It is show-and-tell time for music’s celebrities.
Bohemian Rhapsody (2018) has tracked the life of Queen frontman Freddie Mercury on film while Broadway has put Tina Turner and Motown icon The Temptations under the microscope in musicals Tina: The Tina Turner Musical and Ain’t Too Proud – The Life And Times Of The Temptations.
But if you prefer to learn about their stories at your own pace at home, here are five newly published books to keep you company during the rainy December nights.
THE RIHANNA BOOK
Foreword: Just like the title of her 2007 hit Umbrella, this book can be said to provide coverage of her life from her Barbados childhood to her forays in music and fashion.
Not at a loss for words: True to her understanding of the Instagram age, she goes easy on crafting a wordy story here, preferring to believe that a photo is worth 1,000 words.
And so the book has more than 1,000 photos, a visual feast for the visual times.
Photo: Instagram/ epa-efe
Foreword: In the first and only official autobiography, Elton John, 72, reveals he is more than what was sketched out in the 2019 movie Rocketman.
Not at a loss for words: On parenting, John, who has two sons aged six and eight, wrote: “I even found the toddler tantrums weirdly charming. You think you’re being difficult, my little sausage? Have I ever told you about the time I drank eight vodka martinis, took all my clothes off in front of a film crew and then broke my manager’s nose?”
John also revealed that while Michael Jackson did not throw any superstar tantrums during a lunch they shared in the 1990s, the Beat It singer left the table to play video games with an 11-year-old boy.
“He was genuinely mentally ill, a disturbing person to be around. He couldn’t seem to cope with adult company at all.”
THE BEAUTIFUL ONES
Foreword: Prince penned some of the early chapters before he died in 2016 at age 57. Earlier, he had selected a co-writer, Dan Piepenbring, who went on to finish the book, after the artist’s death, with material from Prince’s personal archives.
Not at a loss for words: Prince, who dreamt of stardom at a young age, told Piepenbring: “I used to rush home from school to watch it (1950s TV series Adventures Of Superman). Seeing George Reeves, seeing that cape flying, him on top of buildings – I wanted that.”
But “it’s funny to turn on the TV and in America you just see white people playing the heroes. That affects your self-image when you’re black and watching white heroes”.
ACID FOR THE CHILDREN
Photo: Instagram/ flea333
Foreword: “It’s my great hope that it could be a book that could live beyond being a celebrity book or a rock star book and just stand on its own as a piece of literature,” said author Flea, 57, who plays bass for Red Hot Chili Peppers.
The rocker classifies the book as an origin story, ending “where the Red Hot Chili Peppers begins”.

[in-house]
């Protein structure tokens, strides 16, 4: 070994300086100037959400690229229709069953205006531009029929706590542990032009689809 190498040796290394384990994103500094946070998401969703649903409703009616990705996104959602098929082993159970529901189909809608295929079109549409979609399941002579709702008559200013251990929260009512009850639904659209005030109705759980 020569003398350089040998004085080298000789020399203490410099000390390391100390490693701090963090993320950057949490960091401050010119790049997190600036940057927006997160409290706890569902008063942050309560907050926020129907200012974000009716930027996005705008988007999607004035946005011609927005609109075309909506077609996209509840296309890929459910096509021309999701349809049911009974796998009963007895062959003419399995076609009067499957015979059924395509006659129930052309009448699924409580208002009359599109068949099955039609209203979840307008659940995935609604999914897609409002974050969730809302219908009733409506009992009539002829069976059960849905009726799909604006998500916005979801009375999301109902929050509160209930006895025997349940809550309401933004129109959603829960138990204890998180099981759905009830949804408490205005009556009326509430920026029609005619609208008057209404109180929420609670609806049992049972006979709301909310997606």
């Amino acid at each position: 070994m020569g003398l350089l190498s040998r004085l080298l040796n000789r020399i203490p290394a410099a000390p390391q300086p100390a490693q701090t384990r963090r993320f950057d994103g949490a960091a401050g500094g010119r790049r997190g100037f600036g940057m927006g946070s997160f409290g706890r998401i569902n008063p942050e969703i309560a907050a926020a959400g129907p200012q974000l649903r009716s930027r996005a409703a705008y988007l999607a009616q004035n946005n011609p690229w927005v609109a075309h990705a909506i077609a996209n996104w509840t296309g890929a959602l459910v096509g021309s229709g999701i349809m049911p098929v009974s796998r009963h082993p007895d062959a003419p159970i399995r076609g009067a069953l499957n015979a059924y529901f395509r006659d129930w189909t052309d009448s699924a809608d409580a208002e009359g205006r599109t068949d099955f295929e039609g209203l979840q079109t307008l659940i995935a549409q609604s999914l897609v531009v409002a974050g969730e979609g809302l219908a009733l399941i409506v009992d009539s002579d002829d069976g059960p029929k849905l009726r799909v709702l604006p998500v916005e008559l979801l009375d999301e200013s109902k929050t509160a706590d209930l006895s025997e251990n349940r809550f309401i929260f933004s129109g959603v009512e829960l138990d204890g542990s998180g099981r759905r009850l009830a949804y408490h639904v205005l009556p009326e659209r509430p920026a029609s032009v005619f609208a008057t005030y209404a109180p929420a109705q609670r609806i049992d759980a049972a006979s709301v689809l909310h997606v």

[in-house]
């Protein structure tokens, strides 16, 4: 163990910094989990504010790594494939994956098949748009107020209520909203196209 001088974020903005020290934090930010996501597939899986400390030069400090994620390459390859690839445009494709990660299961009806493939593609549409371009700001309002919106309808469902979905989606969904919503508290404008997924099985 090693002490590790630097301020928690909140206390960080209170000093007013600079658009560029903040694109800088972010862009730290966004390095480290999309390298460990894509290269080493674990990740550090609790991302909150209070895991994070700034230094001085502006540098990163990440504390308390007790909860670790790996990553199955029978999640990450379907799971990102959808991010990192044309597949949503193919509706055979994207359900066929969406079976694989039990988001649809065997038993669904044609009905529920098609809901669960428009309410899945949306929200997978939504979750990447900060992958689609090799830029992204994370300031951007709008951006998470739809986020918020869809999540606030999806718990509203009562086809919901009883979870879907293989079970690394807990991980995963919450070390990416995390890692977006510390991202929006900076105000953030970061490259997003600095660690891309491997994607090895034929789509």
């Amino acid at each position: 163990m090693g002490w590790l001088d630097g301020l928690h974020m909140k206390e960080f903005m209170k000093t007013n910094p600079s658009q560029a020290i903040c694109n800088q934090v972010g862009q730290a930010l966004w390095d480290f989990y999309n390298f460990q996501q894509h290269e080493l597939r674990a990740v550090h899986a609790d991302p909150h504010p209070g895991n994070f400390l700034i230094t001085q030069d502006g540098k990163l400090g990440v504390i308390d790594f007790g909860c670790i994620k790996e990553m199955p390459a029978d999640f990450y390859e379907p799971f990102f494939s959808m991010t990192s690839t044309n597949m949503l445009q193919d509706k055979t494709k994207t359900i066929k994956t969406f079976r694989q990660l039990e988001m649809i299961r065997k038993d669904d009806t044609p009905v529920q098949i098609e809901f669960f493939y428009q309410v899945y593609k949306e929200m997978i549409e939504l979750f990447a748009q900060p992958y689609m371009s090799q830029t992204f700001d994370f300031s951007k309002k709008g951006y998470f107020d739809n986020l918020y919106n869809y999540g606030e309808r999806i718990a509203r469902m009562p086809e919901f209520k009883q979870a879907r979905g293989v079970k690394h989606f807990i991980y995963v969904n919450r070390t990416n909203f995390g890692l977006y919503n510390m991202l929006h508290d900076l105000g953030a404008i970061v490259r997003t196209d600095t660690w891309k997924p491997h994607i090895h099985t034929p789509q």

He wrote: “It’s easy to tell funny stories about the ridiculous, crazy things you did as a kid. But to get underneath the things that happened and have that retrospective introspection, I just thought that would be a great spiritual exercise.”
Not at a loss for words: Music saved him, he wrote: “There once was a small blonde Australian boy. He loved his dog. Life picked him up and shook him all around. Stumbling and bumbling, blindfolded and searching, he fell in love with the truly beautiful things.
“Sweet hearts warmed him with their love glow. Other hearts failed him. Feeling disconnected, out into the street he ran, looking for relief.
“In the process, he did things to dim his own heart light. A cold darkness of fear grew within. But in that scary place, Music, The Voice Of God, spoke, telling him to share her voice on this Earth.”
Photo: Instagram/ associated press
Foreword: Blondie singer Debbie Harry, 74, who once said her character was “an inflatable doll but with a dark, provocative, aggressive side”, opens up about the good, bad and evil of fame in this memoir.
Not at a loss for words: A sexy pin-up in the 1970s and 1980s, she wrote about her image: “One visit, when I was a baby, my doctor gave me a lingering look. And then he grinned at my parents and said: ‘Watch out for that one, she has bedroom eyes.’
“My mother’s friends kept urging her to send my photo to Gerber, the baby food company, because I was a shoo-in, with my ‘bedroom eyes’, to be picked as a Gerber baby.
“She said no, she wasn’t going to exploit her little girl. She wanted to protect me, I suppose.
“But even as a little girl, I always attracted sexual attention. Jump-cut to 1978 and the release of Louis Malle’s Pretty Baby. After seeing the movie, I wrote Pretty Baby for the Blondie album Parallel Lines.
“Malle’s star was the 12-year-old Brooke Shields, who played a kid living in a whorehouse.”
This article first appeared on The Straits Times.